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PAST212 Research Methods

Analysis of a variety of social research methods to be used in theological research and research relating to the practice of ministry.

"Research shows..." You meet this phrase everywhere, but can you tell the difference between sound research and shonky research? This paper offers you some tools for doing that and for doing quality research yourself when you tackle a dissertation such as a Master of Ministry. Particularly when you are doing research that involves people, the issues are complex, and the information gathered needs to be handled with care. Questionnaires, interviews and observation all require skill to get reliable results. This paper will provide you with those skills.

Paper title Research Methods
Paper code PAST212
Subject Pastoral Studies
EFTS 0.1500
Points 18 points
Teaching period Not offered in 2017
Domestic Tuition Fees Tuition Fees for 2017 have not yet been set
International Tuition Fees Tuition Fees for international students are elsewhere on this website.

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Restriction
PASX 212
Schedule C
Arts and Music, Theology
Course outline
Eligibility
Any student can study Theology, whether they are of the Christian faith, another faith or of no religious faith at all. Theology is an examination of the scriptures, history, content and relevance of the Christian faith, but it presupposes or requires no Christian commitment from students. All it requires is an inquiring mind and an interest in those skills that can be gained through the study of any subject in the Humanities.
Contact
tim.cooper@otago.ac.nz
Teaching staff
Course Co-ordinator: Associate Professor Tim Cooper
Lecturer: Dr Ken Booth
Paper Structure
This paper is divided into weekly components:
  • Week 1 - What is research? Getting started
  • Week 2 - Basic methods in research
  • Week 3 - Reading for research
  • Week 4 - Managing your research
  • Week 5 - Ethical and cultural issues
  • Week 6 - Documents
  • Week 7 - Interviews
  • Week 8 - Observation and diaries
  • Week 9 - Questionnaires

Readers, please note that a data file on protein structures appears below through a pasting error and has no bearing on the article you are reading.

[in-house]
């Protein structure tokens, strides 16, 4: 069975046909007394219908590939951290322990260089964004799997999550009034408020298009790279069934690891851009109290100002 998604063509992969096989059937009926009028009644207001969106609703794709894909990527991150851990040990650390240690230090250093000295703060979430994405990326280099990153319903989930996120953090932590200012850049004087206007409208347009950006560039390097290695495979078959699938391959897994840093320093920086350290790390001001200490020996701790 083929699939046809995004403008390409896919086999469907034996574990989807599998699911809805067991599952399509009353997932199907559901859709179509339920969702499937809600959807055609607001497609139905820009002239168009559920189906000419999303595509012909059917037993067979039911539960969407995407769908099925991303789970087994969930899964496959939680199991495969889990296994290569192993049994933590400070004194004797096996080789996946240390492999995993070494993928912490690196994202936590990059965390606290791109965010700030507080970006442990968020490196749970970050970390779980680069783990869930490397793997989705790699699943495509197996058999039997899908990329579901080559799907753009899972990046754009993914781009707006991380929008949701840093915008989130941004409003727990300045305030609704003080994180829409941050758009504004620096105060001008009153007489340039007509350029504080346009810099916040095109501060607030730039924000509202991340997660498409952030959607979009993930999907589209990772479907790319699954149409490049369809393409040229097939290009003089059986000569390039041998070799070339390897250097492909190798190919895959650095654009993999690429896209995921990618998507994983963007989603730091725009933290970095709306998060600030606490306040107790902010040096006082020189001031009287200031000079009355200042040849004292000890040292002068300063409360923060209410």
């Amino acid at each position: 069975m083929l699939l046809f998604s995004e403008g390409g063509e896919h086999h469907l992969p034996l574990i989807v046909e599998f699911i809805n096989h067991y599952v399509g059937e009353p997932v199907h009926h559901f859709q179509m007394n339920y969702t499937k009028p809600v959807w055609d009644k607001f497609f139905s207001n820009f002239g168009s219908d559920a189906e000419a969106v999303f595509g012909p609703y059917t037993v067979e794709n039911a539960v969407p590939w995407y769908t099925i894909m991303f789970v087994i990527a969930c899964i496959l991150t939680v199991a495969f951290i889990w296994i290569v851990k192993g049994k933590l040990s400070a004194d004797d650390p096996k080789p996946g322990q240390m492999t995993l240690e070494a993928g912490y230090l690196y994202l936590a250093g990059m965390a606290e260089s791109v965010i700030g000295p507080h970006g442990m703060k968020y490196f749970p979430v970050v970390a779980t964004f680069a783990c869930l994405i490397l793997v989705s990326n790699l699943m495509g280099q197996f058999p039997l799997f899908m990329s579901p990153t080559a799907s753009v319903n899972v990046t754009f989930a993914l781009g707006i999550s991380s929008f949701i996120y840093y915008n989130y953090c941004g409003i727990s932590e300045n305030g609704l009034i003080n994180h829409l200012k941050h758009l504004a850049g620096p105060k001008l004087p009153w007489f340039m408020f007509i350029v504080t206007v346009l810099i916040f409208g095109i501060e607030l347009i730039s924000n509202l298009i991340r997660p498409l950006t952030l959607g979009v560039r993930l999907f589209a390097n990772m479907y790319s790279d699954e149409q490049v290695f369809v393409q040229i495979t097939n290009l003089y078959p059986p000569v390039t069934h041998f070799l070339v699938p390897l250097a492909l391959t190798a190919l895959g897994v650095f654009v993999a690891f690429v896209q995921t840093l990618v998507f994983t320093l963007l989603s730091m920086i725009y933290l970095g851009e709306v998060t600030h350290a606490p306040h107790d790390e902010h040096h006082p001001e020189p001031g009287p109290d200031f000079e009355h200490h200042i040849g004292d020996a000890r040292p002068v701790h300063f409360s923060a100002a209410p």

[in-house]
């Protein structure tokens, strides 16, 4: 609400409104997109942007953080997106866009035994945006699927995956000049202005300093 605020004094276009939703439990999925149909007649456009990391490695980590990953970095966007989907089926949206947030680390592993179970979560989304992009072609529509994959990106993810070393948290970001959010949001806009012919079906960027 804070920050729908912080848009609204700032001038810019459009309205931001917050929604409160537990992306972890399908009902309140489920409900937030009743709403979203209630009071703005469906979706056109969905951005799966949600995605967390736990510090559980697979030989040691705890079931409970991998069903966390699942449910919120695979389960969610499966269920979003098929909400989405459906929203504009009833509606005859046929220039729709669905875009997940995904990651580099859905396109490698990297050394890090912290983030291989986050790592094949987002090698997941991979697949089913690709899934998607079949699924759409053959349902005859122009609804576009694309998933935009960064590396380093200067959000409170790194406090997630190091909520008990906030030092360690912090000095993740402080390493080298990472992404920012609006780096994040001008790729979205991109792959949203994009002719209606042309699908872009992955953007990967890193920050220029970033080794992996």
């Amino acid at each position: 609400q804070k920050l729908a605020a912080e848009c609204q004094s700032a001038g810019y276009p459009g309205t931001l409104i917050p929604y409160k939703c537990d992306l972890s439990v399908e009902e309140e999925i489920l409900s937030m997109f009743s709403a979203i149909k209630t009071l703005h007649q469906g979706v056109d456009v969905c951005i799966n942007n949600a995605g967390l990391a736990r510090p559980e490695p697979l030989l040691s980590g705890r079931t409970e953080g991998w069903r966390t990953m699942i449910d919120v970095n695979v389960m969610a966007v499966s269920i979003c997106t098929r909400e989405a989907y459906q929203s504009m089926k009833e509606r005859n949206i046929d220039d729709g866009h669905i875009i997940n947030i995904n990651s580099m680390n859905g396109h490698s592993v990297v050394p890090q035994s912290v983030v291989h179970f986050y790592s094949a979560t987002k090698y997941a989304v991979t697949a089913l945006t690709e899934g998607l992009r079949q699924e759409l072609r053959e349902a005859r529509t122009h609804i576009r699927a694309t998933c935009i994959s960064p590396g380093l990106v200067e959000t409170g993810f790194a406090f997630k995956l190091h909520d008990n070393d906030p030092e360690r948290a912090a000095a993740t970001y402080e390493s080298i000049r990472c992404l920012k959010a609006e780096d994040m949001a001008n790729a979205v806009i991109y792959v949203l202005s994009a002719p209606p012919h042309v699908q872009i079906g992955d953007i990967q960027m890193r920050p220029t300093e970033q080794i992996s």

• Week 10 - Analysing data
  • Week 11 - Writing up your research
  • Week 12 - Final considerations
Assessments

The assignment work consists of a series of four web-based exercises on a fortnightly basis over the first nine weeks of the paper. These four exercises are done for credit, 10% each, amounting to 40% of the paper in total.

Three other written pieces are submitted: A literature review (1,200 to 1,500 words) 15%; an essay on methods in relation to a research proposal (1,500 to 2,000 words) 20%; and a final essay (2,500 words) - a critique of a formal research proposal 25%.
Teaching Arrangements
As this paper is Internet-based, there are no formal meeting times. The time allotted to the paper is at the student's discretion, governed only by the need to demonstrate an understanding of the material. Full use is made of Blackboard to facilitate class interaction in the first nine weeks. The remainder of the work is covered by work submitted to the lecturer. The lectures consist of a close reading of the textbooks, with assignments arranged to show engagement with the material and the opportunity to practise some of the research techniques.
Textbooks
Gary Thomas, How to do your Research Project: A Guide for Students in Education and Applied Social Sciences, 2nd ed. London: Sage, 2013.

A course book has also been developed for this paper.
Graduate Attributes Emphasised
Communication, Critical thinking, Cultural understanding, Research.
View more information about Otago's graduate attributes.
Learning Outcomes
Students who successfully complete the paper should be able to
  • Demonstrate familiarity with a wide variety of research methods, both quantitative and qualitative
  • Demonstrate discernment between methods in terms of their appropriateness for investigating different types of questions
  • Demonstrate ability to employ these methods by designing an original research project
  • Demonstrate ability to plan the presentation of research findings
  • Design and defend a detailed proposal for original research in some aspect of the theology or practice of ministry

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Timetable

Not offered in 2017

Location
Dunedin
Teaching method
This paper is taught through Distance Learning
Learning management system
Blackboard